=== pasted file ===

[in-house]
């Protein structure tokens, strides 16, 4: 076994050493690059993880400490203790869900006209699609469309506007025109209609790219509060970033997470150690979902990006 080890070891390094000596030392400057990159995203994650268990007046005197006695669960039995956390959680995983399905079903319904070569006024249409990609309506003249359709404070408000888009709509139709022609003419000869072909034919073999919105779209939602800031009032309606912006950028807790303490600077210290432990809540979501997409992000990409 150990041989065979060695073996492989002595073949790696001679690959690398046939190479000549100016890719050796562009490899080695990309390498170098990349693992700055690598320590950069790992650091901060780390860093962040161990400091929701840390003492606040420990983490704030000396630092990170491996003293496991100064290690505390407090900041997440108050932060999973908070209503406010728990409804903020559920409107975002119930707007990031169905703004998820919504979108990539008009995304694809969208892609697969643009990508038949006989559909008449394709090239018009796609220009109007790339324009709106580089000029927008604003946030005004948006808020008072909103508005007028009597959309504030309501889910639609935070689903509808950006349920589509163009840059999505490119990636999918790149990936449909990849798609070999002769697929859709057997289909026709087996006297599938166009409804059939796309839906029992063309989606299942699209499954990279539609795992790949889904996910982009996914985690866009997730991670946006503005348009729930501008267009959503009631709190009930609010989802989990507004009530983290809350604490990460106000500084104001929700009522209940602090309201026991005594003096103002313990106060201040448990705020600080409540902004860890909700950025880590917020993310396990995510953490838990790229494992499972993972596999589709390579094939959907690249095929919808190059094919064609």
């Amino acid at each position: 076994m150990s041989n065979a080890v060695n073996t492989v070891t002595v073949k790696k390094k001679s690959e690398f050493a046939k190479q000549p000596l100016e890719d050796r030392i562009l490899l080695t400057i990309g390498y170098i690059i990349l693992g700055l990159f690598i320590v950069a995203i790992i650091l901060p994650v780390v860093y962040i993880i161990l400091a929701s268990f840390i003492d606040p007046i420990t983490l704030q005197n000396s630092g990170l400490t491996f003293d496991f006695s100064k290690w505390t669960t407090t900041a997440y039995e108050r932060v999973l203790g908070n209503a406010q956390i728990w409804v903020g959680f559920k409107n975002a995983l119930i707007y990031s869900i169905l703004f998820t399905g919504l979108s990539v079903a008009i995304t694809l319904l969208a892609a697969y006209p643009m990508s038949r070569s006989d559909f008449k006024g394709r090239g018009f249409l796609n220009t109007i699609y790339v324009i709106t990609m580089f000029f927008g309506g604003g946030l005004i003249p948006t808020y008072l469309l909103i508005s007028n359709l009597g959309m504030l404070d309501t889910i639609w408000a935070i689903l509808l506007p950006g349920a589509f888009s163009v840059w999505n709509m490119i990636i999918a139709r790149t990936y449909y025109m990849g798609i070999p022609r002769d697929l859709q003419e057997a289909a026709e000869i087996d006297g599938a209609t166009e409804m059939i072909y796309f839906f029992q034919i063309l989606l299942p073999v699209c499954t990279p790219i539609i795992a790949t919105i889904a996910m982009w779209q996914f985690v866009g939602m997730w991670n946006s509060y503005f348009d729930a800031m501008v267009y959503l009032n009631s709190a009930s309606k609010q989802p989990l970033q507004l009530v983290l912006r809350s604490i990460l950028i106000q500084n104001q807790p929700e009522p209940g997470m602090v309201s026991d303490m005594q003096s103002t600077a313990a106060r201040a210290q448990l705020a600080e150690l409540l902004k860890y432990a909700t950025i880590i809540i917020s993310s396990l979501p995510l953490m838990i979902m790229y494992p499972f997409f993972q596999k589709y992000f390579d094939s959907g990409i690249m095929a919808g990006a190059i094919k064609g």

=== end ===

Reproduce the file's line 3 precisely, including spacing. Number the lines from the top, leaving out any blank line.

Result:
């Amino acid at each position: 076994m150990s041989n065979a080890v060695n073996t492989v070891t002595v073949k790696k390094k001679s690959e690398f050493a046939k190479q000549p000596l100016e890719d050796r030392i562009l490899l080695t400057i990309g390498y170098i690059i990349l693992g700055l990159f690598i320590v950069a995203i790992i650091l901060p994650v780390v860093y962040i993880i161990l400091a929701s268990f840390i003492d606040p007046i420990t983490l704030q005197n000396s630092g990170l400490t491996f003293d496991f006695s100064k290690w505390t669960t407090t900041a997440y039995e108050r932060v999973l203790g908070n209503a406010q956390i728990w409804v903020g959680f559920k409107n975002a995983l119930i707007y990031s869900i169905l703004f998820t399905g919504l979108s990539v079903a008009i995304t694809l319904l969208a892609a697969y006209p643009m990508s038949r070569s006989d559909f008449k006024g394709r090239g018009f249409l796609n220009t109007i699609y790339v324009i709106t990609m580089f000029f927008g309506g604003g946030l005004i003249p948006t808020y008072l469309l909103i508005s007028n359709l009597g959309m504030l404070d309501t889910i639609w408000a935070i689903l509808l506007p950006g349920a589509f888009s163009v840059w999505n709509m490119i990636i999918a139709r790149t990936y449909y025109m990849g798609i070999p022609r002769d697929l859709q003419e057997a289909a026709e000869i087996d006297g599938a209609t166009e409804m059939i072909y796309f839906f029992q034919i063309l989606l299942p073999v699209c499954t990279p790219i539609i795992a790949t919105i889904a996910m982009w779209q996914f985690v866009g939602m997730w991670n946006s509060y503005f348009d729930a800031m501008v267009y959503l009032n009631s709190a009930s309606k609010q989802p989990l970033q507004l009530v983290l912006r809350s604490i990460l950028i106000q500084n104001q807790p929700e009522p209940g997470m602090v309201s026991d303490m005594q003096s103002t600077a313990a106060r201040a210290q448990l705020a600080e150690l409540l902004k860890y432990a909700t950025i880590i809540i917020s993310s396990l979501p995510l953490m838990i979902m790229y494992p499972f997409f993972q596999k589709y992000f390579d094939s959907g990409i690249m095929a919808g990006a190059i094919k064609g």